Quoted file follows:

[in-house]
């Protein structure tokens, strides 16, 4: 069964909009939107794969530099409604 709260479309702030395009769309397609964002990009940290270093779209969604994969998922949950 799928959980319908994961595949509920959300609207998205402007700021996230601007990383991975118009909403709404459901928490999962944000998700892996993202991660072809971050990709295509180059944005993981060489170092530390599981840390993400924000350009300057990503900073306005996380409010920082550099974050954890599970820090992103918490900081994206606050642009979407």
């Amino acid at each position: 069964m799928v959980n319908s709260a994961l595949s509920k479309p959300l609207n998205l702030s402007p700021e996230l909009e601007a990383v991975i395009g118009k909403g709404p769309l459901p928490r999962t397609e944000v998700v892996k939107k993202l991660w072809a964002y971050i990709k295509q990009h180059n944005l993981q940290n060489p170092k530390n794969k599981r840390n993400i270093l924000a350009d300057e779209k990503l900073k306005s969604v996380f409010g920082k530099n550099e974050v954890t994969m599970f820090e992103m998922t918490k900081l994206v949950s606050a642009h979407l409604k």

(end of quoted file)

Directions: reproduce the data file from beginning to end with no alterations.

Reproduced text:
[in-house]
């Protein structure tokens, strides 16, 4: 069964909009939107794969530099409604 709260479309702030395009769309397609964002990009940290270093779209969604994969998922949950 799928959980319908994961595949509920959300609207998205402007700021996230601007990383991975118009909403709404459901928490999962944000998700892996993202991660072809971050990709295509180059944005993981060489170092530390599981840390993400924000350009300057990503900073306005996380409010920082550099974050954890599970820090992103918490900081994206606050642009979407």
């Amino acid at each position: 069964m799928v959980n319908s709260a994961l595949s509920k479309p959300l609207n998205l702030s402007p700021e996230l909009e601007a990383v991975i395009g118009k909403g709404p769309l459901p928490r999962t397609e944000v998700v892996k939107k993202l991660w072809a964002y971050i990709k295509q990009h180059n944005l993981q940290n060489p170092k530390n794969k599981r840390n993400i270093l924000a350009d300057e779209k990503l900073k306005s969604v996380f409010g920082k530099n550099e974050v954890t994969m599970f820090e992103m998922t918490k900081l994206v949950s606050a642009h979407l409604k």